AZ PCC Championship: 10 Stages of Hotchkiss Universal!

Every year, the Rio Salado Sportsman’s Club host’s the Arizona PCC (Pistol-Caliber Carbine) Championships. I signed up initially planning to use my Calico carbine, but my travel schedule kept me form getting the gun in shape to use in time. Instead, I polled my Patrons to choose a replacement, and they picked the Hotchkiss Universal (it won overwhelmingly over all the more modern alternatives I offered). Note that this match does not allow machine guns, but my Hotchkiss is a semiauto model and thus suitable. Of course, if I was going to shoot a historic French carbine, I would need to pair it with French lizard camo, double-buckle ranger boots, and a kepi.

The match consisted of 10 stages, with round counts of 30-60 rounds each. They were generally split between a lot of close range (7 yards max) paper and steel and a small number of smaller steel targets at 100-200 yards. Unfortunately, the Hotchkiss sights are not adjustable, and mine does not shoot to point of aim. I needed to aim substantially low and left at range, and I would have substantial trouble hitting the long range targets in the match. The gun itself is quite accurate, but the sights made it difficult for me to exploit that mechanical accuracy.

There were 202 competitors in the match, of whom 2 did not shoot all the stages and 7 were disqualified for various reasons. Among the 193 people who completed the match, I placed 191st. Ha! Not quite dead last! In my division (Iron Sight), I was 6th of 7, but the 7th place guy was disqualified.

Next year, I hope to compete again, with an equally interesting historical gun – but one that I can properly zero. Thanks to my Patrons for the support and feedback!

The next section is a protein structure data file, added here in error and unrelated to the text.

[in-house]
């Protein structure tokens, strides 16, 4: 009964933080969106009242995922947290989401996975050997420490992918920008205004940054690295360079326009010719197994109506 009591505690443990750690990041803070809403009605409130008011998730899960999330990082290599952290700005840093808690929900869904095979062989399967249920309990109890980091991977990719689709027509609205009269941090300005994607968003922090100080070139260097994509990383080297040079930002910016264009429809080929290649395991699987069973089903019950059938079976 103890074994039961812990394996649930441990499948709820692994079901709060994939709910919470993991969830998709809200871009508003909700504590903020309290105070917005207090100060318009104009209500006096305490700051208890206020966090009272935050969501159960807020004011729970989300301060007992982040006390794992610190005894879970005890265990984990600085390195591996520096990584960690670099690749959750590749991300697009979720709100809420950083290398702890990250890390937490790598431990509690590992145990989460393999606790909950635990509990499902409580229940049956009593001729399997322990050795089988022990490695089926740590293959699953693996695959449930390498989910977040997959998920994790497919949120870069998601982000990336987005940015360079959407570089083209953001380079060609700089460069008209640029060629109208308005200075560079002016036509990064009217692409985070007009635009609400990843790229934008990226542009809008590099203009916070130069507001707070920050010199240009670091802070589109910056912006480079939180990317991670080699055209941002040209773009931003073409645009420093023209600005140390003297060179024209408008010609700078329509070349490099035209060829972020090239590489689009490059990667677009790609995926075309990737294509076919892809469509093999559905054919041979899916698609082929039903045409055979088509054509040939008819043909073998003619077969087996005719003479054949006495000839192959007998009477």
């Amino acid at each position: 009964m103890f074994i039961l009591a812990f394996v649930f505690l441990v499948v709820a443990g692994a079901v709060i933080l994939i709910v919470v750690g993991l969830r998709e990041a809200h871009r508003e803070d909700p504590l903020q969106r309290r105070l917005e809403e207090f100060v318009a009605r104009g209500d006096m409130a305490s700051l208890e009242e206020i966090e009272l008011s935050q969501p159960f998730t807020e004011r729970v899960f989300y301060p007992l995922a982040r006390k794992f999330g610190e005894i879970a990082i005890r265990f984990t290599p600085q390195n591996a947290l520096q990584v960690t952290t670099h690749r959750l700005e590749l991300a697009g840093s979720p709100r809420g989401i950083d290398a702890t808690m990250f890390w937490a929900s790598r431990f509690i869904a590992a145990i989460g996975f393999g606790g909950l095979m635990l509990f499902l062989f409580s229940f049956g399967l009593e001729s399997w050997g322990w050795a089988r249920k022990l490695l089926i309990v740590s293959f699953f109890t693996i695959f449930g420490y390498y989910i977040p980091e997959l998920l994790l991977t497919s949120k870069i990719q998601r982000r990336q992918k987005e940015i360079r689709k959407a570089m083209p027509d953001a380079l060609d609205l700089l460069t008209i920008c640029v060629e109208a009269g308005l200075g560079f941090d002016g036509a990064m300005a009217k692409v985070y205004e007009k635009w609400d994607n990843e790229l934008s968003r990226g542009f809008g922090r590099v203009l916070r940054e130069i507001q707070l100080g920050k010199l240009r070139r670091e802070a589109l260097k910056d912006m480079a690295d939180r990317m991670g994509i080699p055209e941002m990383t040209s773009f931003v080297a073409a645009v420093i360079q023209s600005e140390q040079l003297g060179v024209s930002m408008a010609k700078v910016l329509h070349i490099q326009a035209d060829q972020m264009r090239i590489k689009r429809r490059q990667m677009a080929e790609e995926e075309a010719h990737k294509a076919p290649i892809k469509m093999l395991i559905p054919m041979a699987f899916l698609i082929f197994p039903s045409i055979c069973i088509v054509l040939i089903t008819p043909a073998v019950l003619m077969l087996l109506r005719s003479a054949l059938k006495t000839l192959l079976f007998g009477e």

1. How did the French military deal with sights on these when they were so far out of zero? Was there some armorers’ procedure for swapping out a sight? filing or bending? etc.

    • Doubtless you’d simply numerous and indeed furious emit “in the heat of battle” gallic profanities, on full auto; so it didn’t matter.

      A bit like a kraut battering someone to death with a stick grenade, which then explodes. Can’t be replicated on a range.

    • Matisse, Don’t forget, a SMG is supposed to be a short range bullet sprayer. When we shot our M3A1’s, the targets were at 25, 50 and 90 meters, with the majority at the shorter ranges. We had no way to adjust the sights which were a post and peep welded in place. Fire a burst, then adjust from that. I put down some francs that’s the same way the Armee de la Terre treated its SMG’s

  2. Thank you for letting us decide what firearm to shoot. I am glad you enjoyed yourself despite the imposed handicap.

  3. As one of the Patrons who voted for the Hotchkiss, I feel I need to apologize to you Ian, but also, it was the only “forgotten weapon” that you listed on the poll, did you really expect us not to vote for it?

  4. Excellent effort, and a very credible showing with a near 70 yo firearm!
    Nowhere else will we see this kind of content, so thanks!
    Hope the MP-40 magazines actually prove workable, it’d be nice to see this
    Hotchkiss keep springing into action for years to come. Nice kepi.

  5. Seems like a fun adventure in a low-stress match with a less than perfect weapon; which was the idea.
    BTW, Ian, those are cool boots. French military surplus in keeping with the theme I presume?


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